It's a New Year and new "me" for this male bi-colored lobster! A healthy crustacean molting is always good news in the aquarium! (When lobsters molt, they shed their shells.) Lobster exoskeletons/shells are hard. They must break free of them to grow. We did not see the lobster molting, because it molted overnight. The fun thing about molting in an aquarium is the lobster is safe. Even though its body is like rubber, it doesn't have to hide. He is walking all around the tank and looking full of energy. His new orange and black shell is about 15% larger than before. Lobsters will eat their molts about a week after molting. It gives them the nutrients they need to help them to harden their new shells. This male has been at CCMNH since 2019. It was donated by Kurt Martin, a Chatham fisherman. Bi-colored lobsters are rare, about 1 in 50 million. Since most molts are buried and consumed little by little, just imagine how rare the full molt of a bi-colored lobster is to see!
Jellyfish are graceful creatures and they are wonderful to watch...
The moon jellyfish above are glowing purple under a purple UV light. Without the purple UV light, they are a translucent white.
Moon jellyfish are carnivores, eating tiny fish, eggs, and larvae. The babies and adults at CCMNH are being raised on two-day old brine shrimp. We hatch the brine shrimp from cysts (eggs that can survive extreme conditions). The planktonic orange brine shrimp are poured into the tank. The jellyfish sting and eat them as they drift by. When they are fed orange brine shrimp their translucent stomachs turn orange. The moon jellyfish is also edible. It is eaten by many fish, birds, sea turtles, and even humans.
We have begun to raise moon jellyfish from polyps. Our first aquarium bred moon jellyfish entered the exhibit tank on January 1, 2021. The moon jelly is four weeks old. It is smaller than an inch, measuring about 2cm. The body is made up of 95% water, 3% protein, and 1% mineral.
Check out some of its earlier stages!
One Week Old Moon Jelly Ephrya in a petri dish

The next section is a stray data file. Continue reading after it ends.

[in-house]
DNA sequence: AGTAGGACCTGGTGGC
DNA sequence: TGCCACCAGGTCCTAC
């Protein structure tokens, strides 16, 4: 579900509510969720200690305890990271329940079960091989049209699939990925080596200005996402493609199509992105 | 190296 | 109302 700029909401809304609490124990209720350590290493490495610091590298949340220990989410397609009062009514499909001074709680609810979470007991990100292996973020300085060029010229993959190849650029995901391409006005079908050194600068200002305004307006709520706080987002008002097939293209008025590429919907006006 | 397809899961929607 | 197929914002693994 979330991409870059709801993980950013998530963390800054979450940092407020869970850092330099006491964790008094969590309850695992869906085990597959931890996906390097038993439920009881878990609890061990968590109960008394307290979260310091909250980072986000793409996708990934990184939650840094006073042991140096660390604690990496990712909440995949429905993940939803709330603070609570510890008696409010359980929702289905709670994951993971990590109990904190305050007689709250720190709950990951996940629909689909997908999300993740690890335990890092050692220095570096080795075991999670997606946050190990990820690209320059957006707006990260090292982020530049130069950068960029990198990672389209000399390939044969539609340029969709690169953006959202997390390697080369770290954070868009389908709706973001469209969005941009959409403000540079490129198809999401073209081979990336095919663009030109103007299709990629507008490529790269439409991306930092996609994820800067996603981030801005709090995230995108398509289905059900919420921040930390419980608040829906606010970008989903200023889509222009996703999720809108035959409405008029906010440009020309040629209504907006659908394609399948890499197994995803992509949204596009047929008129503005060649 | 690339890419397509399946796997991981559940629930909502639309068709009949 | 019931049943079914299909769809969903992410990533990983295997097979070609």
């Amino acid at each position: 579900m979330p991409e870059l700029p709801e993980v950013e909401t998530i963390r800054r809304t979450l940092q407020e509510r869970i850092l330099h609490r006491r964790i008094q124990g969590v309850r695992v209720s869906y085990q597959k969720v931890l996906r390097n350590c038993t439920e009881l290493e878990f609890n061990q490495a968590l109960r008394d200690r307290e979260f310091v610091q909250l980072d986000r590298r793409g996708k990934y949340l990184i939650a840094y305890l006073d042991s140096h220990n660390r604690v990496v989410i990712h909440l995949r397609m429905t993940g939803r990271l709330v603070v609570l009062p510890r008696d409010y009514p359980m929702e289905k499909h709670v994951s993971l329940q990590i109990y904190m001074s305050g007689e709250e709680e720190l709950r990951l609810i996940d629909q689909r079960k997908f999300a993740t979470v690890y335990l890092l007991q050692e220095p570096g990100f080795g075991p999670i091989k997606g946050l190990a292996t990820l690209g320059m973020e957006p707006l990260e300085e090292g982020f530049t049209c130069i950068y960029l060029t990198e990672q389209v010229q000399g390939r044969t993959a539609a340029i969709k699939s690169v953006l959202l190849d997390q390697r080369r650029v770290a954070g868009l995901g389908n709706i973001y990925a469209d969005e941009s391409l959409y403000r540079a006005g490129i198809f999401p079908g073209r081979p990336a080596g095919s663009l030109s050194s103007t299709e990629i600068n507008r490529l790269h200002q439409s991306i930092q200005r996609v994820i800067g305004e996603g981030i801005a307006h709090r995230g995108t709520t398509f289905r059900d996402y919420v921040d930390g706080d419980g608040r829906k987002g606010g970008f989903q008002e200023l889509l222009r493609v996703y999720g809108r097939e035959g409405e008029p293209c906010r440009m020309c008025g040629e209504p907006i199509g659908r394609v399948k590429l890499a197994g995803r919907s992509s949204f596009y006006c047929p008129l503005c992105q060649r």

Two Week Old Moon Jelly in a petri dish
Red bellied Cooter Head Starts
The baby cooters are back and they couldn't be cuter. Weighing about 11g and the diameter of a ping pong ball, they will be released in May 2021. Over the next 9 months they will grow 4x as long and 40x heavier, on a diet of romain lettuce! They will be released in Plymouth County as "head starts" through Massachusetts Fish and Wildlife.
Berried Pumpkin Lobster Update
Oriole's eggs are nearly 1 month old (29 days) She is a protective mother and tucks them tightly under her tail. She cares for them daily by adjusting them with her back legs and gently beating her swimmerets.
We have decided not stress her out by picking her up or removing any eggs for microscopy. Early stage eggs are featureless and if they are fertilized or not, remains to bee seen. She is active and stays busy eating fish, squid, shellfish, and crab.
We have berry exciting news!
Our resident pumpkin lobster that was recently donated by Arnold's Lobster & Clam Bar, was vigorously cleaning her tail the other day. She then laid prone (on her back) for a number of minutes before she stood up and began laying eggs! We are now waiting to see if the eggs are fertilized, if they aren't they will fall off within a few weeks. When a lobster is carrying eggs, it is called "berried".
Most adult females will spawn (lay eggs) every two years. They also have the capability to store sperm for up to three years! If the eggs are fertilized, it will take approximately nine months for them to hatch.
Stop by our aquarium to see for yourself and check back for up updates!
Did you know.... Horseshoe Crabs glow? They do under UV light! Come check out our Horseshoe Crab hatchery and see if you can spot an egg hatching or maybe one molting!
We are celebrating the arrival of our new Moon Jellyfish! The New England Aquarium in Boston was so generous with their moon jellies and their time! A big thank you to Steve Spina for all the time he invested in this donation. Another thank you to our volunteers who drove to Boston on a summer changeover Sunday! The Moon Jellies are now eating while circulating in the own private kreisel tank. This unusual tank design is an especially good home for delicate creatures!
Many thanks to the Collins family! Our new blue lobster is about 2lbs and is a female. She is settling in to her new home and has a good appetite - she has already enjoyed mackerel and squid!
Read all about how our newest resident found her way here in the Hingham Anchor!
We would like to thank Arnold's Lobster & Clam Bar. They donated a rare pumpkin lobster to our Aquarium. After a very busy day of take out dining the owner, Nathan "Nate" Nickerson had a five minute pause. He explained his wife named the lobster Oriole after the bird because of her pretty yellow/orange shell. He told the staff she was going to a local aquarium. The entire staff sang out "Goodbye Oriole" in chorus. Now she's happily eating some squid in her new home!